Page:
Bridgeport Music filed the lawsuit against Cash Money Records in the Central District of California Western division yesterday.

The copyright infringement lawsuit claims Birdman illegally sampled the song “You and Your Folks, Me and My Folks,” a tune by Funkadelic off their classic 1971 album Maggot Brain.

The pair allegedly illegally used the sample on the track “Army Gunz,” taken from Birdman’s 2006 album Like Father, Like Son.

Bridgeport’s action is the third lawsuit brought against Lil Wayne, Cash Money and Young Money this week alone.


On June 9th producers Play-N-Skillz sued Lil Wayne for $1 million over unpaid royalties related to the track “Got Money” from his hit album Tha Carter III.

Last Friday (June 3rd), Lil Wayne was hit with a $1.5 million dollar lawsuit by producer David Kirkwood, who claims he’s owed unpaid royalties from Lil Wayne’s label Young Money, as well as Cash Money Records.

In March, Lil Wayne was sued for $20 million by producer Darius “Deezle” Harrison over unpaid royalties for his work while Tha Carter III.

Producer Bangladesh also sued over Tha Carter III, seeking his portion of royalties for his production work on the album.

Lil Wayne is currently preparing for the release of Tha Carter IV, which will be released in August.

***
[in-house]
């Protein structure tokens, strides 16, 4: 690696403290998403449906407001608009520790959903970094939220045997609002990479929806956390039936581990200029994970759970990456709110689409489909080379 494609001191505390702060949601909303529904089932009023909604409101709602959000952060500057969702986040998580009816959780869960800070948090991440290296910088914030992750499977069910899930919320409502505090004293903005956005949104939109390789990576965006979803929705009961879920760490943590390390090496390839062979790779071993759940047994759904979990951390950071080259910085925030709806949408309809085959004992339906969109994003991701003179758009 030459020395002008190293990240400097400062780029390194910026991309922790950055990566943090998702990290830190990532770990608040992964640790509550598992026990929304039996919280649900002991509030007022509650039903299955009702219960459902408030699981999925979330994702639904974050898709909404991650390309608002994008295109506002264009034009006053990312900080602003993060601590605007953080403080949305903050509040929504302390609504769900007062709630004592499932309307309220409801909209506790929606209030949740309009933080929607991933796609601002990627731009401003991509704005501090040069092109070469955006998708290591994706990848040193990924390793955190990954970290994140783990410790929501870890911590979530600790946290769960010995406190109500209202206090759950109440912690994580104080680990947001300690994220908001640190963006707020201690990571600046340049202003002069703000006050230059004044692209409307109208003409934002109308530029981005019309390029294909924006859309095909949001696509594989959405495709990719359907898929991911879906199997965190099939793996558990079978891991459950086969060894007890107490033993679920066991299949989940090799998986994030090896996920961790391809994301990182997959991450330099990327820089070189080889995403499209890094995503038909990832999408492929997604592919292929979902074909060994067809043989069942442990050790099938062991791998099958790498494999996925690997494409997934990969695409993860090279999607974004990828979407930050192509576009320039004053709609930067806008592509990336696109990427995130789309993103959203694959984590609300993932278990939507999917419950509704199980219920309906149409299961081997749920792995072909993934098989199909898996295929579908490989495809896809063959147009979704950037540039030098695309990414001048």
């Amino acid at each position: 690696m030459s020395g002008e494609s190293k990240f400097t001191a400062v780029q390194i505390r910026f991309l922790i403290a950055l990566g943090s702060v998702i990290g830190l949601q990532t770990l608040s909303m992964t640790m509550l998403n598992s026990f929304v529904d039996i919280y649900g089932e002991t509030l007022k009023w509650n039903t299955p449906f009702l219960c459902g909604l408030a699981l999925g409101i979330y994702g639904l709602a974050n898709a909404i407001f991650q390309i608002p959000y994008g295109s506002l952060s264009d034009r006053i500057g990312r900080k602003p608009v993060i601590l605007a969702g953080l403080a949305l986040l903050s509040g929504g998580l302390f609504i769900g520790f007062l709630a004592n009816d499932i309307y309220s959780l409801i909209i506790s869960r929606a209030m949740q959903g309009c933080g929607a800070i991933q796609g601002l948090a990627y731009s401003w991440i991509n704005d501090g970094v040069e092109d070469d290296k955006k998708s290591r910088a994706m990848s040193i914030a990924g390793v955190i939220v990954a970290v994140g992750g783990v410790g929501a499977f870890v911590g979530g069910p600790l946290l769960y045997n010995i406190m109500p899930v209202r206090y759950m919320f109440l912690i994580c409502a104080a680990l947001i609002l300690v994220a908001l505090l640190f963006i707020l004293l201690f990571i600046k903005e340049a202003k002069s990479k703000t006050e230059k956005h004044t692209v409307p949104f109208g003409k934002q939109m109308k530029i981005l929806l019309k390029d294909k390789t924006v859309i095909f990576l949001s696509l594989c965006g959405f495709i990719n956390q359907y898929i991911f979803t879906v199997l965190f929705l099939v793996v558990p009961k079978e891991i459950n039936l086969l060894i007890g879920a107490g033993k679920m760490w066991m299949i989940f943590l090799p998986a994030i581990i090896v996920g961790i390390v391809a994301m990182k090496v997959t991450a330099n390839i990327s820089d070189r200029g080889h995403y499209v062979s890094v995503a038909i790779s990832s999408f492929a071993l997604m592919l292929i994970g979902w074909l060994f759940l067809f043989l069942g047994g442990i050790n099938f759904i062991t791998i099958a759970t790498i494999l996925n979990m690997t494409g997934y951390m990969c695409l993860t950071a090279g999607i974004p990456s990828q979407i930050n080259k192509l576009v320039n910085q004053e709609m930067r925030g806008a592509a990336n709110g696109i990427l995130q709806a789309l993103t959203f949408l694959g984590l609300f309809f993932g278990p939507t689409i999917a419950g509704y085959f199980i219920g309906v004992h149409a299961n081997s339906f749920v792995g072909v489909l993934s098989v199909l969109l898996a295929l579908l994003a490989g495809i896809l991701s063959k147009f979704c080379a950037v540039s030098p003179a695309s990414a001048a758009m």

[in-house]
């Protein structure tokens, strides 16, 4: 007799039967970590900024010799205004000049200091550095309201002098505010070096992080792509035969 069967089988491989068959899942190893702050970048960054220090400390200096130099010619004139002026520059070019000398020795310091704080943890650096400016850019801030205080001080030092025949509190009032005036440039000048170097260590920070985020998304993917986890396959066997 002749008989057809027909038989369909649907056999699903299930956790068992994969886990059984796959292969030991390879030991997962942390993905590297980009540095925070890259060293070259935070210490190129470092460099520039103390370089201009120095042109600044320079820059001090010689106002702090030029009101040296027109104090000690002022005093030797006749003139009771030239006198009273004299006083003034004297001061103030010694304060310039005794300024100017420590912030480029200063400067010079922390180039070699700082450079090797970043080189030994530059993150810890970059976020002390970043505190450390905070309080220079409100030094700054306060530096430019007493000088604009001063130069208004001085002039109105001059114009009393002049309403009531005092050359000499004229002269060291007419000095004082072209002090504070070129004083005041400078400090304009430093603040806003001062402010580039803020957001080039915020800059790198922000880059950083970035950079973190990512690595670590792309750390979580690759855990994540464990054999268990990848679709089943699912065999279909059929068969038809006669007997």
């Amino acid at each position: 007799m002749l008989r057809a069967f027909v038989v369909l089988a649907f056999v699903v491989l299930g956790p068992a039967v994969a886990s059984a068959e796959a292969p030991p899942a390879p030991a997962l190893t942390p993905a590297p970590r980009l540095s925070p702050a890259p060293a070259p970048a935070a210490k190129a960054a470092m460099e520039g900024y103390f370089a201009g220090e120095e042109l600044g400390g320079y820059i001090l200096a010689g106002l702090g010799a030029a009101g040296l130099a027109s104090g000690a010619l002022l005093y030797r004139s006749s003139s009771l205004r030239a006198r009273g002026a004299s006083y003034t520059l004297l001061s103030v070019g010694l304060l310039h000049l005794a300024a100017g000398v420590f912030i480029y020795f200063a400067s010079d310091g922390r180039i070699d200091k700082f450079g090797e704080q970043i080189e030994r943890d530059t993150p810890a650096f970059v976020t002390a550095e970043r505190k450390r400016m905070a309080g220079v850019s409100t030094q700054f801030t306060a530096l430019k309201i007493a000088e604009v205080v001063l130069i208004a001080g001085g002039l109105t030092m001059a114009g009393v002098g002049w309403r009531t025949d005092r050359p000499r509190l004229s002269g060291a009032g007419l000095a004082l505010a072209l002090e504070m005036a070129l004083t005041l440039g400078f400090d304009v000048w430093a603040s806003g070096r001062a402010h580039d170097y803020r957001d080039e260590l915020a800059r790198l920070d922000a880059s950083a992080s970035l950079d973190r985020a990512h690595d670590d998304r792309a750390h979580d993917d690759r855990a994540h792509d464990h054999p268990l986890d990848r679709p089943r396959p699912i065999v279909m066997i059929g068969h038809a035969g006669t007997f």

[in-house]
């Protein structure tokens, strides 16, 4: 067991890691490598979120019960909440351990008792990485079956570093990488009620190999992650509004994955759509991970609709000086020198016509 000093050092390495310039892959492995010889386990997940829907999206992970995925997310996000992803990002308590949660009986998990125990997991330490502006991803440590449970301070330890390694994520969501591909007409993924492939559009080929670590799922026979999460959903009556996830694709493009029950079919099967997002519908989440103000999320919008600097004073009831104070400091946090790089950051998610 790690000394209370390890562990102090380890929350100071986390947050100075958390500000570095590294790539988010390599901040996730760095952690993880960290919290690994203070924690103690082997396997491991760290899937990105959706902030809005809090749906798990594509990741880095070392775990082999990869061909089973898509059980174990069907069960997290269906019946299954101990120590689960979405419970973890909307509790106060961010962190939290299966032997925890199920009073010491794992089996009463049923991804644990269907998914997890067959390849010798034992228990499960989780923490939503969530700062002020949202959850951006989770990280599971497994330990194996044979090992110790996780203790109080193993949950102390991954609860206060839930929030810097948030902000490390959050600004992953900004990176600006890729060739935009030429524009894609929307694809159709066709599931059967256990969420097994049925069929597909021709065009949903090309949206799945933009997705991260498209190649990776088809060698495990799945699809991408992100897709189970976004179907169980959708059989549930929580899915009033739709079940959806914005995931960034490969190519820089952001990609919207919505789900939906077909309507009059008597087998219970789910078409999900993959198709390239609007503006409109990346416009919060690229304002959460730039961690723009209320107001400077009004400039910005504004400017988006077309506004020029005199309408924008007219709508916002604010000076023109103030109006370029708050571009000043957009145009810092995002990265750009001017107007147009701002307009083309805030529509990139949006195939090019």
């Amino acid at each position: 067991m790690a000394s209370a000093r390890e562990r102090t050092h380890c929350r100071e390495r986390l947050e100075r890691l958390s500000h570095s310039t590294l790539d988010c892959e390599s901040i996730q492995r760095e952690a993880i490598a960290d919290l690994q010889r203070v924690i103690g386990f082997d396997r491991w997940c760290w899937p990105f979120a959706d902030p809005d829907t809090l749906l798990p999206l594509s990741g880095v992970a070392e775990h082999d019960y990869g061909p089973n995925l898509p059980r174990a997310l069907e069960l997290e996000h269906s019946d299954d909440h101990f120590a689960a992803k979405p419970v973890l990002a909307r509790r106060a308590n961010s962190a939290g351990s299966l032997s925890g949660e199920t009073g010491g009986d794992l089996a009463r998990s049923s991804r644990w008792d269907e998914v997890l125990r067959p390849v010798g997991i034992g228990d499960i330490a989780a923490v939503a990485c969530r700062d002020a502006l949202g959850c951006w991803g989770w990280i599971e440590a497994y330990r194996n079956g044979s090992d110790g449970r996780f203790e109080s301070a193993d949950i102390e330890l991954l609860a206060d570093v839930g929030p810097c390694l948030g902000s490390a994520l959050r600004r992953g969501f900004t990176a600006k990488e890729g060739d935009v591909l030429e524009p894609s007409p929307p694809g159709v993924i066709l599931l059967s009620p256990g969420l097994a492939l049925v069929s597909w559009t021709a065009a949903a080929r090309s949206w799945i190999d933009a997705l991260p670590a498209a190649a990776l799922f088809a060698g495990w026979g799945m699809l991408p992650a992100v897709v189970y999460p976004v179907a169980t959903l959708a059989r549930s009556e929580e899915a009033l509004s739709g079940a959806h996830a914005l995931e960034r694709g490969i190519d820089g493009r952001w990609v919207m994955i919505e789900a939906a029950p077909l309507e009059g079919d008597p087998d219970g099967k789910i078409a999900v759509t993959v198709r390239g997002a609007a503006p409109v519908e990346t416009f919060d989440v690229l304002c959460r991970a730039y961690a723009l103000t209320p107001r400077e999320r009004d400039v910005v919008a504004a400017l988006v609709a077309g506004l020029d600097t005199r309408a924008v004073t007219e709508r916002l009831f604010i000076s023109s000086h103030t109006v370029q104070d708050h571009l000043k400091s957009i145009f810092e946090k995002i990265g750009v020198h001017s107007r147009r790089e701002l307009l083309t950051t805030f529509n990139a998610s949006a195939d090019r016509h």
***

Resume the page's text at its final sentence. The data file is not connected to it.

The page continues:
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Lil Wayne Is ‘Lonely At The Top’ But Fears The Bottom

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Few artists ever reach the heights Lil Wayne has, and for the Young Money captain, that is both a gift and a curse. And it’s a dilemma that Weezy tackles on “Nightmares of the Bottom,” a new track off the New Orleans lyricist’s upcoming album Tha Carter IV.

After performing the track for the first time during the taping of his “MTV2 Presents: Lil Wayne Unplugged,” set to air Sunday on MTV, MTV2 and MTV.com, the self-proclaimed Martian broke down the song’s meaning. “I mean simply, sleeping at the top with nightmares of the bottom,” Wayne told MTV News’ Sway. “Everybody says it’s lonely at the top. It is lonely, so I dream, though, and the only thing I dream about is being down there with the people that ain’t lonely. Thank God I am alone.”

With eight solo albums and more than 10 million records sold, Wayne has tasted too much success to see his stock dip, so for him, a fall back to earth is a definite fear, he admitted.


“And that’s simply what it is: nightmares of the bottom,” he added before rapping the song’s lyrics: “Sleeping at the top/ Nightmares of the bottom/ Everybody wanna be fly, until you swat ‘em.”

Lil Wayne Unplugged” features Tunechi performing acoustic versions of his already classic catalog and places Weezy in the same class as hip-hop luminaries Jay-Z, Lauryn Hill and LL Cool J, who also took the unplugged stage.

Lil Wayne is an amazing choice for Unplugged as he is at hip-hop’s forefront — leading a new generation of artists whose appeal spans across music genres and playlists,” Amy Doyle, MTV’s executive vice president of music and talent, said in a statement. “Lil Wayne’s skills, influence, and catalog are a powerful addition to the legacy of artists who have rocked the ‘Unplugged’ stage.”